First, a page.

What is at issue is not the ownership of the airport parcel, but the ownership  of the air rights over the airport and the surrounding land from Century City to the Pacific Ocean.  Because of the Santa Monica Airport, building heights are now restricted in this area.  These air rights are now a public asset, owned by every citizen.  If the City Council closes the airport, the ownership of the air rights over the adjacent land will be transferred from the public into the pockets of a handful of land owners and real estate developers, who will pay nothing to the compensate the public for this loss.  This will be a one-time windfall for the rich, and everyone else loses.
    And lose we will.  The studies commissioned by the City estimated that approximately 1,300 working people owe their jobs to the airport operations, both directly and indirectly due to the spending by travelers.  Unlike their customers, the mechanics and pilots who work at the airport are not rich, nor are those who run local businesses near the airport necessarily rich. Perhaps Zina will allow these 1,300, who will lose their jobs, to sleep in our new city park.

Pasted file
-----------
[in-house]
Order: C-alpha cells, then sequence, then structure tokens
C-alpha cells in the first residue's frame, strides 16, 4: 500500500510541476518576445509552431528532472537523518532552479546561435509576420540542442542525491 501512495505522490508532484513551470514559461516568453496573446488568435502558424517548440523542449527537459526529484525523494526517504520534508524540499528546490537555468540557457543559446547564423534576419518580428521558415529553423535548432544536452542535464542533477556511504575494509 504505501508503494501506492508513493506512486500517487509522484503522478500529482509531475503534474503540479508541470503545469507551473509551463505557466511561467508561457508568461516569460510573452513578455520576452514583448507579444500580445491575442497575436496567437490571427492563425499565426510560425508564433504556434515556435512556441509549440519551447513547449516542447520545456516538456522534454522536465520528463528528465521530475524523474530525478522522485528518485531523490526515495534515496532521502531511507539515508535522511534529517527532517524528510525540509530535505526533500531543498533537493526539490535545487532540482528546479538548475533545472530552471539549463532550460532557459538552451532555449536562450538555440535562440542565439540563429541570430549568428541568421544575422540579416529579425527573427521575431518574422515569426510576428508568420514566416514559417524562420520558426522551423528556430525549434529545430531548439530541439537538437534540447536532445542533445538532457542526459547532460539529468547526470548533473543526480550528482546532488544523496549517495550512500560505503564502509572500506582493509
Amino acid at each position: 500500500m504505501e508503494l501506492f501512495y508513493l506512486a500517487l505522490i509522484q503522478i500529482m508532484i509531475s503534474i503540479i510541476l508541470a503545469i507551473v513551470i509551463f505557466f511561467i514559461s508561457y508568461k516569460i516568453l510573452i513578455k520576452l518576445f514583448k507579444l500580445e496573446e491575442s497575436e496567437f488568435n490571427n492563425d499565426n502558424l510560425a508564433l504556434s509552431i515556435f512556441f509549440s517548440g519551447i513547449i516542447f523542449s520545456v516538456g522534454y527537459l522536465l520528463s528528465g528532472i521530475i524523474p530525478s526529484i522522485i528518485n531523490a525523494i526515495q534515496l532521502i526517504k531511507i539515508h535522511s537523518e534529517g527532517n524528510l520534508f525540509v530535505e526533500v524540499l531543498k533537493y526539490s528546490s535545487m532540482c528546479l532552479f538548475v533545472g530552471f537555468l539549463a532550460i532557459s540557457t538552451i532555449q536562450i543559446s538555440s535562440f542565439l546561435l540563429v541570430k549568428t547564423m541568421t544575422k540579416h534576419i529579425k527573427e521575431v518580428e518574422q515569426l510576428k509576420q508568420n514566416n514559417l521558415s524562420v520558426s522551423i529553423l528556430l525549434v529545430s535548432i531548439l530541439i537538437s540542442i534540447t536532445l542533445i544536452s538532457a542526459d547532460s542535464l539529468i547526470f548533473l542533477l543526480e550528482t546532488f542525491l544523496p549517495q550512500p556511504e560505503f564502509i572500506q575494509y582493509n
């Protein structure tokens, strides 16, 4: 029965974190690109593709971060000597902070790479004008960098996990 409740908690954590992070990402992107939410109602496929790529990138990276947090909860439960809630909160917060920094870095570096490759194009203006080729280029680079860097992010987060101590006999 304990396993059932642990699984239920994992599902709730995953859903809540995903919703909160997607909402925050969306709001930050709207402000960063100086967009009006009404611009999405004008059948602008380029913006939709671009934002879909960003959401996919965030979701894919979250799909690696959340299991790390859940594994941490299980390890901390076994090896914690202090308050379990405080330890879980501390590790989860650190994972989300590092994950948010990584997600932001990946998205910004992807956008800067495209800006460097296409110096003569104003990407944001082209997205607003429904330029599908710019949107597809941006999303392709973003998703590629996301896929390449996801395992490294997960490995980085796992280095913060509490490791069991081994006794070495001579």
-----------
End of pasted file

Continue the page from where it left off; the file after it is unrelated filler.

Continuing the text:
I attended a meeting where the obviously wealthy representative of the Ocean Park Association said, “They [airport workers] can all just move to the desert.”  This callous attitude toward working people permeates OPA, CASMAT, and the other anti-airport lobbyists.  I hope, instead, that our local voters choose to support the jobs of local working people, vote for the AOPA-supported initiative, and oppose the greed of our local One Percenters.

  4. The AOPA-supported Airport initiative is opposed by SMRR, and the FOSP Board position on the initiative is now supported by the boards of three additional city-recognized neighborhood organizations: Santa Monica Mid-City Neighbors, Northeast Neighbors, and the Wilshire-Montana Neighborhood Coalition.
     

  5. I’m disappointed that the Friends of Sunset Park board feels the need to mischaracterize the proposed ballot initiative in their attempt to prevent the citizens of Santa Monica from having the chance the vote on the future of Santa Monica’s airport.  In particular, the FOSP board letter claims that the initiative “would prevent the City from bringing current far-below-market-rate leases up to market rate.”  I’ve carefully read the ballot initiative, and it says nothing of the sort.  What part of the ballot initiative does FOSP think says this?